a plane sitting on top of a dirt field: Even though the 2021 YZ250F’s muffler is larger, the bike still seems loud. © Mark Kariya Even though the 2021 YZ250F’s muffler is larger, the bike still seems loud.

The engine’s broader power seems to decrease the amount of shifting per lap as well. The clutch basket has also been updated for durability and the overall performance remains superb. Clutch fade is something that can be an issue on smaller displacement bikes at times, but it was for the most part nonexistent on the new Yamaha.

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a man riding a motorcycle down a dirt road: The revisions made to the YZ250F engine improve areas of the powerband without taking away from others. © Mark Kariya The revisions made to the YZ250F engine improve areas of the powerband without taking away from others.

The YZ250F is still the only bike in the class that features a free way to make EFI mapping adjustments to it. After downloading the Power Tuner app to your smartphone, you can connect to the bike via Wi-Fi and change the ignition timing and fuel delivery. There are multiple preloaded maps available in the app and additional configurations are available on Yamaha’s website.

2021 Yamaha YZ250F Suspension & Chassis/Handling

The 2021 YZ250F chassis is exactly why you don’t judge a book by its cover. While it may not look different from the 2019-2020 model in terms of the frame and other main chassis parts, the bike received the same updates as the YZ450F did in 2020. The chassis components that are new for 2021 include the frame, engine mounts, top triple clamp, and front axle, with the suspension settings having been updated to match.

The new top triple clamp still offers four handlebar mounting positions. For 2021, Yamaha has the bar mounts in the forward holes facing backwards as a stock setting. The front and rear brake have been updated to the same components as what the YZ450F received last year. The front brake caliper has 12 percent larger pistons, holds 29.2 percent bigger brake pads, and the rotor has 16 percent more surface area. The rear brake features a new rear rotor that is 5mm smaller for a total diameter of 240mm. The seat height and the rider triangle remain the same.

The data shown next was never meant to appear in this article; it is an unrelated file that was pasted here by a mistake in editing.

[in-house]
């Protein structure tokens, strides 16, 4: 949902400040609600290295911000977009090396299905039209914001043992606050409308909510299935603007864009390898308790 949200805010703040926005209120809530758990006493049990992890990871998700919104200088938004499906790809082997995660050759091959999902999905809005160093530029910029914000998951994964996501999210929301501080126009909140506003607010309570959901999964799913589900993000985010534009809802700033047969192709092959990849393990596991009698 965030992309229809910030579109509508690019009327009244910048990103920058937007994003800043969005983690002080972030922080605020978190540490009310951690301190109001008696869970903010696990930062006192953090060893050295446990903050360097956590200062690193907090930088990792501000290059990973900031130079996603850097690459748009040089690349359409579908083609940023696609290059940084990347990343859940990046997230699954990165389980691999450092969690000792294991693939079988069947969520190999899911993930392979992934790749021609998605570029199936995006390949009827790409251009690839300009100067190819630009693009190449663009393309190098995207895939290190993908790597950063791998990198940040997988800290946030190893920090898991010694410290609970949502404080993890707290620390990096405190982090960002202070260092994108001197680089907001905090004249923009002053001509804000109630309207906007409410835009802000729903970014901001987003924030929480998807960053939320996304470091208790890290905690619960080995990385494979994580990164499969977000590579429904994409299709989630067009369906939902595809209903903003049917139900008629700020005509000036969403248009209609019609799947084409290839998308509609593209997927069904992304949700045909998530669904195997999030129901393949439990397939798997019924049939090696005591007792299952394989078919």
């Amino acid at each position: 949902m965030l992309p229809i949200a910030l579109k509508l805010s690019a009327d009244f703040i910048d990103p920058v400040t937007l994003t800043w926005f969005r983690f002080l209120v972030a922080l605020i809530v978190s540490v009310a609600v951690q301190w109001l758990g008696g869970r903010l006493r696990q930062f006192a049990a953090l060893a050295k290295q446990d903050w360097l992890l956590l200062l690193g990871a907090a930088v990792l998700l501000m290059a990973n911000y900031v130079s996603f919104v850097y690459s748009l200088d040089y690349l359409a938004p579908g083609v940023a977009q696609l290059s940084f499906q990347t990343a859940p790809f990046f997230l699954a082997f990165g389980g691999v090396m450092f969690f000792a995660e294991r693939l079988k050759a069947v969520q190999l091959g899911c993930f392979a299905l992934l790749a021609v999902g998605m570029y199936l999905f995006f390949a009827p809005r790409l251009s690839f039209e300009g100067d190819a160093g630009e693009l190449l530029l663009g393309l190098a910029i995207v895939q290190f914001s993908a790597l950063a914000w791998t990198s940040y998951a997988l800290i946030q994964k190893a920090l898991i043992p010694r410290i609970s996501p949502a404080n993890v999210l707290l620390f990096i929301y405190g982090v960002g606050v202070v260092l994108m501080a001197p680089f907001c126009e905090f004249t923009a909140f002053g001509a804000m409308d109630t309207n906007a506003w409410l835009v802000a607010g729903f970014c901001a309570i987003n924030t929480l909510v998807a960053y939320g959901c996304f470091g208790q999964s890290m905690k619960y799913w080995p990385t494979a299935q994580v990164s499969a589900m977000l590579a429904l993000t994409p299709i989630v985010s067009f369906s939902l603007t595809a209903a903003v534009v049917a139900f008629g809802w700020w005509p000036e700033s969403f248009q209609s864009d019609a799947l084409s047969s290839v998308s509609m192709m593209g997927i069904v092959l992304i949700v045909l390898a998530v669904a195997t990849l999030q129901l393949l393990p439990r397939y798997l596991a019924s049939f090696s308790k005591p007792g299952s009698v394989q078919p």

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a motorcycle parked on the side of a road: The seat foam is still a little thin and has too much of a pocket for our liking. © Provided by Dirt Rider The seat foam is still a little thin and has too much of a pocket for our liking.

The KYB suspension on the YZ250F is most likely the best in the class and the revised settings seem to reduce the bike’s pitching; for the most part, it was not noticeable. With the stock settings, the shock is a little softer than the fork. This can be slightly exaggerated by the pocketed seating position. I made a few adjustments to the shock to help reduce this feeling. I settled on closing the high-speed compression from one turn open to 5/8-turn open.

a man riding a motorcycle down a dirt road: Yamaha’s 250 four-stroke motocrosser still leans more towards stability as opposed to cornering capability, but it changes directions just fine and inspires confidence at speed. © Provided by Dirt Rider Yamaha’s 250 four-stroke motocrosser still leans more towards stability as opposed to cornering capability, but it changes directions just fine and inspires confidence at speed.

There is a significant amount of comfort in the YZ250F’s new chassis as a result of the extensive amount of updates that were made. It still leans more in the stability direction over cornering ability. However, what it gives up slightly in turning capability, it easily makes up for in stability. This can be an advantage considering the engine pulls well down long straightaways.